I'm so tired of being reminded, in ways both subtle and overt, that many view the bodies of women and girls first and foremost as sexualized things. That young girls must worry more about how their bare legs affect the boys and men around them than how those legs are working to make them great. That young women must be conscious of the fact that their bodies, even in places as clearly nonsexual as a sporting competition, might be evocative or arousing.
It's happened again, this time to a young, fantastic swimmer in Alaska. A 17-year-old state champion for Dimond High School in Anchorage had her winning heat time erased on Friday because she was disqualified for the way her swimsuit fit. A meet referee deemed the suit a violation of the National Federation of State High School Associations' modesty regulations, despite the fact that the suit was team-issued, none of the other swimmers wearing it was penalized and the swimmer in question had worn it without an issue at three prior meets.
One of the other officials working the meet, Annette Rohde, told the Anchorage Daily News that she was uncomfortable with her colleague's decision: "I told her," said Rohde, "'I need to know how you're defining this, because this is going to blow up.'"
Rohde was right. A blog post about the incident, written by Lauren Langford, the coach of another team in the district, went viral. Langford believes the young swimmer was singled out because of her race and her body, not her suit.
"All of these girls are all wearing suits that are cut the same way," Langford told The Washington Post. "And the only girl who gets disqualified is a mixed-race girl with rounder, curvier features."
According to NBC affiliate KTUU, the same official approached the swimmer's younger sister last school year to complain about the fit of her suit, and Langford said other parents have told the girls' mother that her three daughters, all talented swimmers, "need to cover up for the sake of their sons."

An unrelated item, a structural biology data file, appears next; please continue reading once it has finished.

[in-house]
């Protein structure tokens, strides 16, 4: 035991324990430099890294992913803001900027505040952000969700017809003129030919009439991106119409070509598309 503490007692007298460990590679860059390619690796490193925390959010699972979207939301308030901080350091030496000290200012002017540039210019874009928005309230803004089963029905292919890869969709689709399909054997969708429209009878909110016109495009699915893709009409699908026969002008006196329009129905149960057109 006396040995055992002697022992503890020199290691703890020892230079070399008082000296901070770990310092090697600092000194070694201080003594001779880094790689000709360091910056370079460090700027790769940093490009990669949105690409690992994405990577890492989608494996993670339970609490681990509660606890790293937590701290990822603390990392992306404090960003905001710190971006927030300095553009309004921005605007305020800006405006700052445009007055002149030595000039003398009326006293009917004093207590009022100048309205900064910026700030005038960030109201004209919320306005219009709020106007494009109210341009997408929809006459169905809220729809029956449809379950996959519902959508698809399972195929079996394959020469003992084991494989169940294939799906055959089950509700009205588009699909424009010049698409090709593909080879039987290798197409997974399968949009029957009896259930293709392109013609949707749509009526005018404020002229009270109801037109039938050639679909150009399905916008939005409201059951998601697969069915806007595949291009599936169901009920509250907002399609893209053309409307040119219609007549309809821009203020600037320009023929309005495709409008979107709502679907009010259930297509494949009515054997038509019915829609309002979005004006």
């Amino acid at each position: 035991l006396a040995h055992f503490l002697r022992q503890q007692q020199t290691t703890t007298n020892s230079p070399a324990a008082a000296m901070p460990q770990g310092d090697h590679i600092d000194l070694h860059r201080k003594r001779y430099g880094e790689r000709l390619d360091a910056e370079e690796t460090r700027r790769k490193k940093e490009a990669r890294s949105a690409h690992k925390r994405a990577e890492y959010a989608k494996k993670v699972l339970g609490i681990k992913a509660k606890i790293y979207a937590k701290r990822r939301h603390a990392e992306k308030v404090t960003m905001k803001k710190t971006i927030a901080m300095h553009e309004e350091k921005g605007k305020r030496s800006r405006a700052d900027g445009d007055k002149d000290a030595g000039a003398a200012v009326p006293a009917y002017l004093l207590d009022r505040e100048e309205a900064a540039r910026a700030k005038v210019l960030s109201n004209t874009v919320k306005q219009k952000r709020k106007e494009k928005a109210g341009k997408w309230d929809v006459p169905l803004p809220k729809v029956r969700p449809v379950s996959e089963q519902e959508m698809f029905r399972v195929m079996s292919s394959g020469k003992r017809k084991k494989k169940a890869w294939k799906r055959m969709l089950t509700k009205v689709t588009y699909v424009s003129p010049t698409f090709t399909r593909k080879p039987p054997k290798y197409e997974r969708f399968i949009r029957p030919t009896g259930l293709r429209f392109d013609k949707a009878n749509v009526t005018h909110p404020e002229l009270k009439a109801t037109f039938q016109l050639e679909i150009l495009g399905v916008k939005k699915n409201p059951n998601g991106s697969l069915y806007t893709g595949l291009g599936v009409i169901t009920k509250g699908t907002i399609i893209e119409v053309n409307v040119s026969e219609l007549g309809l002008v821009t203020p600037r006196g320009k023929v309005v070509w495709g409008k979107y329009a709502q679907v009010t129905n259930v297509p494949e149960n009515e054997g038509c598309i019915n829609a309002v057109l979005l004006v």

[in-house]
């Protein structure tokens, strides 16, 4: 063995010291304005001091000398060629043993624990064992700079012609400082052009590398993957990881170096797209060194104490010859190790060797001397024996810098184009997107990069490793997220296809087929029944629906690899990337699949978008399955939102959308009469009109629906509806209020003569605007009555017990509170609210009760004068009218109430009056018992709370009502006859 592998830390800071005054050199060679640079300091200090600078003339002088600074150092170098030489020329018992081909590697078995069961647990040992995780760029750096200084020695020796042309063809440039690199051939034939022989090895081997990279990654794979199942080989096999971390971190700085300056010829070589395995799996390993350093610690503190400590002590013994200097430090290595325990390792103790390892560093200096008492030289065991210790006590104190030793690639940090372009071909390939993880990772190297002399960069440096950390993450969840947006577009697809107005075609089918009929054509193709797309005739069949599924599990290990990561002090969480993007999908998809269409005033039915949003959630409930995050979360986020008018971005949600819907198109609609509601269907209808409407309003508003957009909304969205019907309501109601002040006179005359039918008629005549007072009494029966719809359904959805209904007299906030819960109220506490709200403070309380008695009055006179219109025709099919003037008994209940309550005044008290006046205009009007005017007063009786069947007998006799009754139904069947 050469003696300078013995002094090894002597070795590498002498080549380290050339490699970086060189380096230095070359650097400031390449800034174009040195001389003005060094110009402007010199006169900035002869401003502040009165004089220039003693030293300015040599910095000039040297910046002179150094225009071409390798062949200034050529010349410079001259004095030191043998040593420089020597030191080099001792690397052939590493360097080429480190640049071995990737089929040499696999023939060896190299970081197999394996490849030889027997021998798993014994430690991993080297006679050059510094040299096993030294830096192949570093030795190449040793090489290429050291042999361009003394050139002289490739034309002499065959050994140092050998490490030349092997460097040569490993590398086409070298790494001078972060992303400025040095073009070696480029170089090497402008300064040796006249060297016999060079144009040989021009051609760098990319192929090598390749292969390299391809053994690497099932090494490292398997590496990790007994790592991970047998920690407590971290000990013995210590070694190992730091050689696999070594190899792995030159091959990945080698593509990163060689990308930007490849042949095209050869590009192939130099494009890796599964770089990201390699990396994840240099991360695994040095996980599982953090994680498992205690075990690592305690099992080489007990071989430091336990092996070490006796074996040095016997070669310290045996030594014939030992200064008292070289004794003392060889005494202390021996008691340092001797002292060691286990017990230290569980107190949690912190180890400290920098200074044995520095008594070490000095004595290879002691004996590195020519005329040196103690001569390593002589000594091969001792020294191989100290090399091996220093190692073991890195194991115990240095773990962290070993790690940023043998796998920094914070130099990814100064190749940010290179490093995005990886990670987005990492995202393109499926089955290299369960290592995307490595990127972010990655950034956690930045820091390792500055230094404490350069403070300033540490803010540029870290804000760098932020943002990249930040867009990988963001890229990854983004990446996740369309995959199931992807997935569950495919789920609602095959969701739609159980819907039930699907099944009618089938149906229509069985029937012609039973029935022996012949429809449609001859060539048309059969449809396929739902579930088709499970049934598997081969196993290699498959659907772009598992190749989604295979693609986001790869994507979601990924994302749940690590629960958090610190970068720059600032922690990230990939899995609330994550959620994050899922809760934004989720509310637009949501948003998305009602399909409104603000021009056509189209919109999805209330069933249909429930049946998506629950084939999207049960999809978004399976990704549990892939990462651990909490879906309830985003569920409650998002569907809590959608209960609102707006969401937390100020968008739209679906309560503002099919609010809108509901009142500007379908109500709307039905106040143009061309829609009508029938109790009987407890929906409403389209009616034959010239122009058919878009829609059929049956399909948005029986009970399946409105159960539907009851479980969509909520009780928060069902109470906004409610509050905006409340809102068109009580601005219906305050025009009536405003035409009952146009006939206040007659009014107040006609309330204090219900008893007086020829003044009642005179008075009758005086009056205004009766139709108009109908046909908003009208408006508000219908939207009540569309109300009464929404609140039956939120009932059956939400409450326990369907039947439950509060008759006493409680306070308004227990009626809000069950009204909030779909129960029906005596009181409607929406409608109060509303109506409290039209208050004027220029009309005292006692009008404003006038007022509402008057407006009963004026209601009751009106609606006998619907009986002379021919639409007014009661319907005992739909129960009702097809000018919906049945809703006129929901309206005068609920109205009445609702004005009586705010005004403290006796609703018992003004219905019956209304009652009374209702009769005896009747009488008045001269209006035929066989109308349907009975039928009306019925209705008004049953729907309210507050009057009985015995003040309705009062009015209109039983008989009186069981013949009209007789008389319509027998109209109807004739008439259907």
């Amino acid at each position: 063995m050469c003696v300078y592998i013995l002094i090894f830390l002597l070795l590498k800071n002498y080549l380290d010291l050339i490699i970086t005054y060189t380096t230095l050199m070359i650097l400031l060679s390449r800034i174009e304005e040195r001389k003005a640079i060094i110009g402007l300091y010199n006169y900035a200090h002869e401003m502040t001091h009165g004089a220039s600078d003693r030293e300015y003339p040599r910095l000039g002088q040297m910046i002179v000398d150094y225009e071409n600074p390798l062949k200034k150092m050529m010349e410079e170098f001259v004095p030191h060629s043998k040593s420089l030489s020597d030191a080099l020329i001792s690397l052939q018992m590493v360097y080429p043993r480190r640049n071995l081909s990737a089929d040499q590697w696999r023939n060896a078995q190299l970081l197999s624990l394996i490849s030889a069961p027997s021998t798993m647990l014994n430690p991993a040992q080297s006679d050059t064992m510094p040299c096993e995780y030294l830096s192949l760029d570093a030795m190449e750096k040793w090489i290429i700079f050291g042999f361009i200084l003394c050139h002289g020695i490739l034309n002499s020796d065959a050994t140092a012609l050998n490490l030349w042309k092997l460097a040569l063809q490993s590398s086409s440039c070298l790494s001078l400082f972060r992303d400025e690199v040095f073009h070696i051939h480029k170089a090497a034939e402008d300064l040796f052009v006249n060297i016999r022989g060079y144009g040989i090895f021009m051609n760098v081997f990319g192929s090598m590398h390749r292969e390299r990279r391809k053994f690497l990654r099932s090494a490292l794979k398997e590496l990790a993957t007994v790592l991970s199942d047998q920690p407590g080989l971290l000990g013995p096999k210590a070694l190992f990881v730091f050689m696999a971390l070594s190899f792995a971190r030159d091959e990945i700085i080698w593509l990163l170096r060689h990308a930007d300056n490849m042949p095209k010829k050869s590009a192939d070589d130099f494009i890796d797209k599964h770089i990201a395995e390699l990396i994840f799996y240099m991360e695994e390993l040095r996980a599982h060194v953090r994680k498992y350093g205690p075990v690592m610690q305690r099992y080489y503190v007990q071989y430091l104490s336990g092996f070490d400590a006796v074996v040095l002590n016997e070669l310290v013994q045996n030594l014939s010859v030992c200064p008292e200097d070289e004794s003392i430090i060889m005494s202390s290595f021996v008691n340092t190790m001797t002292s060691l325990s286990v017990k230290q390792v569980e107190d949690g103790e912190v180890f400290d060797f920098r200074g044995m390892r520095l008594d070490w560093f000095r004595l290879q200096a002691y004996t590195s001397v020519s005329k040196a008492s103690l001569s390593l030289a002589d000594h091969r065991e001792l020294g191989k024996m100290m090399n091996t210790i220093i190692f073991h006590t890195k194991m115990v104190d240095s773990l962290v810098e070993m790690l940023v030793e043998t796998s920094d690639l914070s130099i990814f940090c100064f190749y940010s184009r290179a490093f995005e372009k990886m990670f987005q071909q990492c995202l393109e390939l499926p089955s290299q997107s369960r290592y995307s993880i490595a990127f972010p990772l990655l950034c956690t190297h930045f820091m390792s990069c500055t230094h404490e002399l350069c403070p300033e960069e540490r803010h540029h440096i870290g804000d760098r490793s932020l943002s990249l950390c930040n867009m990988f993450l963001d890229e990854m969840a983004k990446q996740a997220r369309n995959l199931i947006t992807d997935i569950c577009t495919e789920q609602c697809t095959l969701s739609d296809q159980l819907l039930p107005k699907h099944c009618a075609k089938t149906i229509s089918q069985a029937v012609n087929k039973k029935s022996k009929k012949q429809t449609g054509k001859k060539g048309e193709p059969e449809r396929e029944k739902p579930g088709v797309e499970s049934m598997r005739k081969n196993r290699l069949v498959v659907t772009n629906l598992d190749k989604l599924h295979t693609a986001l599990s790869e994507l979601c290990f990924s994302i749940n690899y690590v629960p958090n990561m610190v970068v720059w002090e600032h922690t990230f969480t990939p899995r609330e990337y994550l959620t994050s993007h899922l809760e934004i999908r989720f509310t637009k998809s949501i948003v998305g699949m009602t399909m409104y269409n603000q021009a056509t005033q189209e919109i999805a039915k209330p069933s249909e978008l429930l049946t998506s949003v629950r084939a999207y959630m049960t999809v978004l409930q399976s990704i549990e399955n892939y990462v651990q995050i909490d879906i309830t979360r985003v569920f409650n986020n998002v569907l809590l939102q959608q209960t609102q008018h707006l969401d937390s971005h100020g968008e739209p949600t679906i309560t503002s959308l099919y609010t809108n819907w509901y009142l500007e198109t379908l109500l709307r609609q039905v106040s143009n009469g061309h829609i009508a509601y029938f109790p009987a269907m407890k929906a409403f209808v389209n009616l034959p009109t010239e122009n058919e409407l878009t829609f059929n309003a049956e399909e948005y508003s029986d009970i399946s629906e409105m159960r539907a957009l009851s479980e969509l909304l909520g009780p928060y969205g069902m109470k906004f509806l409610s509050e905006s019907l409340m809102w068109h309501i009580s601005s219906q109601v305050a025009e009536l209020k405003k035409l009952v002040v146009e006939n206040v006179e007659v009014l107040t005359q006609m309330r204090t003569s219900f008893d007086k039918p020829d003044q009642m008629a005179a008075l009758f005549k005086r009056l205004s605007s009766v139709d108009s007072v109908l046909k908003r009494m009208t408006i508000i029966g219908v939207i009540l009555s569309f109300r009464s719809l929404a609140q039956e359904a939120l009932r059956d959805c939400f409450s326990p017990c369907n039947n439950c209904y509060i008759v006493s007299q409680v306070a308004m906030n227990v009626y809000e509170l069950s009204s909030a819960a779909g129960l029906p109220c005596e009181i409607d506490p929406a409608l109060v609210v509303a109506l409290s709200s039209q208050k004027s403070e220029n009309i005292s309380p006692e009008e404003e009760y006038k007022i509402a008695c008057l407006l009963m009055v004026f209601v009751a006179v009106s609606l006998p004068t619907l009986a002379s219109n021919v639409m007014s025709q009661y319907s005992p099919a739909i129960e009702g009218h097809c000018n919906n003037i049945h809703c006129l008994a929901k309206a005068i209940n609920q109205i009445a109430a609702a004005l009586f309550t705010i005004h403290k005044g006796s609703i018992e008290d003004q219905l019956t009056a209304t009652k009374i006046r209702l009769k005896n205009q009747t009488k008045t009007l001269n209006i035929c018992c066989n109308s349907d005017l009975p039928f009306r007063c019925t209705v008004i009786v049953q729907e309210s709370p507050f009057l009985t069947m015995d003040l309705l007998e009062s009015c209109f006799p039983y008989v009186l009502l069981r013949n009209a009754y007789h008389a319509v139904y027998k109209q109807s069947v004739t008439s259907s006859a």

"These young swimmers aren't being punished for wearing their suits in scandalous or provocative ways," Langford wrote on Medium. "But rather because their ample hips, full chests, and dark complexions look different than their willowy, thin, and mostly pallid teammates."
Langford also revealed that the parent of another swimmer had previously taken photos of the disqualified swimmer's backside in her suit and emailed them out to other parents "as evidence her attire is immoral."
Imagine the embarrassment, confusion, anger and disgust this girl must feel, knowing that these adults are documenting her. Knowing that these adults see her as a distraction, a temptation, not the right shape or size, as "other." And it's the adults who are the problem here, make no mistake of it. The people around this young woman, whether influenced by prudishness, racism or misogyny, are the problem, not the girl's swimsuit or her body.
Thankfully, her win has been reinstated. On Tuesday, the Anchorage School District filed a formal appeal claiming the disqualification was "heavy-handed and unnecessary" and that the swimmer "was targeted based solely on how a standard, school-issued uniform happened to fit the shape of her body." Later Tuesday, the Alaska School Activities Association sided with the school and overturned the disqualification.